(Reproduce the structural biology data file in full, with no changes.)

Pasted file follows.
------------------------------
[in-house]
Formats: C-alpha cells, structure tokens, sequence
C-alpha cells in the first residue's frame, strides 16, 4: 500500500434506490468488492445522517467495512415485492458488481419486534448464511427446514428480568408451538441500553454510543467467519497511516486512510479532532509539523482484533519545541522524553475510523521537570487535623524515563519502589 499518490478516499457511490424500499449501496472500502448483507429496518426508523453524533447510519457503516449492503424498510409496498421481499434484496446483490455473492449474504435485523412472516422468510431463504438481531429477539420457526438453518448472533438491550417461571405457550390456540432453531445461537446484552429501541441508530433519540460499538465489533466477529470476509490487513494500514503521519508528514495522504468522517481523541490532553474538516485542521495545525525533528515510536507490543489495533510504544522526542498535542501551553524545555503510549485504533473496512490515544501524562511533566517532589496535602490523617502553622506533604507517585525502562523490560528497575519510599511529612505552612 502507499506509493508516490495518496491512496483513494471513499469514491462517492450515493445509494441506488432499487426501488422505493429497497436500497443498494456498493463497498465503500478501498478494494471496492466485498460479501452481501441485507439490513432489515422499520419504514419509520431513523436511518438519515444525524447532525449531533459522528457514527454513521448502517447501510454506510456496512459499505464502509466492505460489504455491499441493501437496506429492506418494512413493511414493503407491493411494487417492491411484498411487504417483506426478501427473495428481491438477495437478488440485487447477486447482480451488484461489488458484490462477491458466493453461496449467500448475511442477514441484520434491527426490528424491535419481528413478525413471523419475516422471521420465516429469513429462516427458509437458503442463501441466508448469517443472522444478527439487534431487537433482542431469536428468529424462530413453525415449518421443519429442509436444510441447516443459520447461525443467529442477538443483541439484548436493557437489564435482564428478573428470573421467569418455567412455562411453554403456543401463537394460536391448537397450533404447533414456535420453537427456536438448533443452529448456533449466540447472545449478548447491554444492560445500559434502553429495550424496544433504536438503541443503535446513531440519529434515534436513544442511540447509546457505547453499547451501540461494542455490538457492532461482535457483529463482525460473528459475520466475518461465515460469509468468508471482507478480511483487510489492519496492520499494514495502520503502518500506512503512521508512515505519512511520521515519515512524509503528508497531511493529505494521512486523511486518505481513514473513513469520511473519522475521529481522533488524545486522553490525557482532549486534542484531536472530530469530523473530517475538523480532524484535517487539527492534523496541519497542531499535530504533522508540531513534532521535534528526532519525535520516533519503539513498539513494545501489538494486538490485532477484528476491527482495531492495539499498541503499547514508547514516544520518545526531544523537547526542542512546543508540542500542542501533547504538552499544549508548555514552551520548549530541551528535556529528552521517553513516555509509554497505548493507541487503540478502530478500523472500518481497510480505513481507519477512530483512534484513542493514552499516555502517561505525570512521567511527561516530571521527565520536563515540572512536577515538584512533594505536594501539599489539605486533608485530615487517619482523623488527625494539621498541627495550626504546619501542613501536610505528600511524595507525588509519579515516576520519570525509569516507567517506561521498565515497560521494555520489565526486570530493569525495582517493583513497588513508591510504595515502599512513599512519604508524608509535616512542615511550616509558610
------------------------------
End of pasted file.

[in-house]
Formats: C-alpha cells, structure tokens, sequence
C-alpha cells in the first residue's frame, strides 16, 4: 500500500434506490468488492445522517467495512415485492458488481419486534448464511427446514428480568408451538441500553454510543467467519497511516486512510479532532509539523482484533519545541522524553475510523521537570487535623524515563519502589 499518490478516499457511490424500499449501496472500502448483507429496518426508523453524533447510519457503516449492503424498510409496498421481499434484496446483490455473492449474504435485523412472516422468510431463504438481531429477539420457526438453518448472533438491550417461571405457550390456540432453531445461537446484552429501541441508530433519540460499538465489533466477529470476509490487513494500514503521519508528514495522504468522517481523541490532553474538516485542521495545525525533528515510536507490543489495533510504544522526542498535542501551553524545555503510549485504533473496512490515544501524562511533566517532589496535602490523617502553622506533604507517585525502562523490560528497575519510599511529612505552612 502507499506509493508516490495518496491512496483513494471513499469514491462517492450515493445509494441506488432499487426501488422505493429497497436500497443498494456498493463497498465503500478501498478494494471496492466485498460479501452481501441485507439490513432489515422499520419504514419509520431513523436511518438519515444525524447532525449531533459522528457514527454513521448502517447501510454506510456496512459499505464502509466492505460489504455491499441493501437496506429492506418494512413493511414493503407491493411494487417492491411484498411487504417483506426478501427473495428481491438477495437478488440485487447477486447482480451488484461489488458484490462477491458466493453461496449467500448475511442477514441484520434491527426490528424491535419481528413478525413471523419475516422471521420465516429469513429462516427458509437458503442463501441466508448469517443472522444478527439487534431487537433482542431469536428468529424462530413453525415449518421443519429442509436444510441447516443459520447461525443467529442477538443483541439484548436493557437489564435482564428478573428470573421467569418455567412455562411453554403456543401463537394460536391448537397450533404447533414456535420453537427456536438448533443452529448456533449466540447472545449478548447491554444492560445500559434502553429495550424496544433504536438503541443503535446513531440519529434515534436513544442511540447509546457505547453499547451501540461494542455490538457492532461482535457483529463482525460473528459475520466475518461465515460469509468468508471482507478480511483487510489492519496492520499494514495502520503502518500506512503512521508512515505519512511520521515519515512524509503528508497531511493529505494521512486523511486518505481513514473513513469520511473519522475521529481522533488524545486522553490525557482532549486534542484531536472530530469530523473530517475538523480532524484535517487539527492534523496541519497542531499535530504533522508540531513534532521535534528526532519525535520516533519503539513498539513494545501489538494486538490485532477484528476491527482495531492495539499498541503499547514508547514516544520518545526531544523537547526542542512546543508540542500542542501533547504538552499544549508548555514552551520548549530541551528535556529528552521517553513516555509509554497505548493507541487503540478502530478500523472500518481497510480505513481507519477512530483512534484513542493514552499516555502517561505525570512521567511527561516530571521527565520536563515540572512536577515538584512533594505536594501539599489539605486533608485530615487517619482523623488527625494539621498541627495550626504546619501542613501536610505528600511524595507525588509519579515516576520519570525509569516507567517506561521498565515497560521494555520489565526486570530493569525495582517493583513497588513508591510504595515502599512513599512519604508524608509535616512542615511550616509558610